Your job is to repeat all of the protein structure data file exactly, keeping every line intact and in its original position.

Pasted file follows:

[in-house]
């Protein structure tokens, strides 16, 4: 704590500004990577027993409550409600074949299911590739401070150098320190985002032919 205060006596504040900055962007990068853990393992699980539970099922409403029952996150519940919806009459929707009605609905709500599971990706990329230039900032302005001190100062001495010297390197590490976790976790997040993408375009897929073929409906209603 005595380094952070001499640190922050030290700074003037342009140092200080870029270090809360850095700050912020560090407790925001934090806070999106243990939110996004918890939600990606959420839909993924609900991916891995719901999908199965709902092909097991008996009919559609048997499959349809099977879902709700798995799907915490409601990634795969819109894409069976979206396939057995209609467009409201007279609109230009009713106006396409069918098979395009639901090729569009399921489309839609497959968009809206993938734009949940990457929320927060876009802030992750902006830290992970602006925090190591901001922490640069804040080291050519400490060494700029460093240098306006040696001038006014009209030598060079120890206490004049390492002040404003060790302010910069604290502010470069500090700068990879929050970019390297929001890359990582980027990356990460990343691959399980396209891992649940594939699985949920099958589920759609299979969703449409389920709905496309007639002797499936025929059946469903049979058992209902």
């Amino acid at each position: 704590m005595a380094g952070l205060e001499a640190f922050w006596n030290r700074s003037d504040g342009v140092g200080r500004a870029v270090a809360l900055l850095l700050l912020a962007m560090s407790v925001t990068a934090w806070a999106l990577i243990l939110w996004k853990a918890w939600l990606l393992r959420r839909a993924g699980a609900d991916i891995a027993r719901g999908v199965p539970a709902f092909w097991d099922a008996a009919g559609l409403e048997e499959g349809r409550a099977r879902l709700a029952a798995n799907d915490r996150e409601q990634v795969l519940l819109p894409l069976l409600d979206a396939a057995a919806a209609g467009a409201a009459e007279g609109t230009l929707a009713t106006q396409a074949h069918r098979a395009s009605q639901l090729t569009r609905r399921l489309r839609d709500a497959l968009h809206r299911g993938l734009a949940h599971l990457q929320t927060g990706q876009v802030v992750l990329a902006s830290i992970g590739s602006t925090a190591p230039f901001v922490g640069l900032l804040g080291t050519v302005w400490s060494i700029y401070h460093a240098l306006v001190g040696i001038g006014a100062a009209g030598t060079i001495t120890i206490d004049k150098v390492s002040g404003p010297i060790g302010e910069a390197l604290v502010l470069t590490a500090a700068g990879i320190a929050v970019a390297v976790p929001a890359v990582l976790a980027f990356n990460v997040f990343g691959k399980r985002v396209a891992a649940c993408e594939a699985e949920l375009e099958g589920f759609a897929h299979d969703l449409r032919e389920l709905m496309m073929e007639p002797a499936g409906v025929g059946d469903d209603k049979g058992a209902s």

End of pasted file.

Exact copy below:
[in-house]
């Protein structure tokens, strides 16, 4: 704590500004990577027993409550409600074949299911590739401070150098320190985002032919 205060006596504040900055962007990068853990393992699980539970099922409403029952996150519940919806009459929707009605609905709500599971990706990329230039900032302005001190100062001495010297390197590490976790976790997040993408375009897929073929409906209603 005595380094952070001499640190922050030290700074003037342009140092200080870029270090809360850095700050912020560090407790925001934090806070999106243990939110996004918890939600990606959420839909993924609900991916891995719901999908199965709902092909097991008996009919559609048997499959349809099977879902709700798995799907915490409601990634795969819109894409069976979206396939057995209609467009409201007279609109230009009713106006396409069918098979395009639901090729569009399921489309839609497959968009809206993938734009949940990457929320927060876009802030992750902006830290992970602006925090190591901001922490640069804040080291050519400490060494700029460093240098306006040696001038006014009209030598060079120890206490004049390492002040404003060790302010910069604290502010470069500090700068990879929050970019390297929001890359990582980027990356990460990343691959399980396209891992649940594939699985949920099958589920759609299979969703449409389920709905496309007639002797499936025929059946469903049979058992209902």
């Amino acid at each position: 704590m005595a380094g952070l205060e001499a640190f922050w006596n030290r700074s003037d504040g342009v140092g200080r500004a870029v270090a809360l900055l850095l700050l912020a962007m560090s407790v925001t990068a934090w806070a999106l990577i243990l939110w996004k853990a918890w939600l990606l393992r959420r839909a993924g699980a609900d991916i891995a027993r719901g999908v199965p539970a709902f092909w097991d099922a008996a009919g559609l409403e048997e499959g349809r409550a099977r879902l709700a029952a798995n799907d915490r996150e409601q990634v795969l519940l819109p894409l069976l409600d979206a396939a057995a919806a209609g467009a409201a009459e007279g609109t230009l929707a009713t106006q396409a074949h069918r098979a395009s009605q639901l090729t569009r609905r399921l489309r839609d709500a497959l968009h809206r299911g993938l734009a949940h599971l990457q929320t927060g990706q876009v802030v992750l990329a902006s830290i992970g590739s602006t925090a190591p230039f901001v922490g640069l900032l804040g080291t050519v302005w400490s060494i700029y401070h460093a240098l306006v001190g040696i001038g006014a100062a009209g030598t060079i001495t120890i206490d004049k150098v390492s002040g404003p010297i060790g302010e910069a390197l604290v502010l470069t590490a500090a700068g990879i320190a929050v970019a390297v976790p929001a890359v990582l976790a980027f990356n990460v997040f990343g691959k399980r985002v396209a891992a649940c993408e594939a699985e949920l375009e099958g589920f759609a897929h299979d969703l449409r032919e389920l709905m496309m073929e007639p002797a499936g409906v025929g059946d469903d209603k049979g058992a209902s």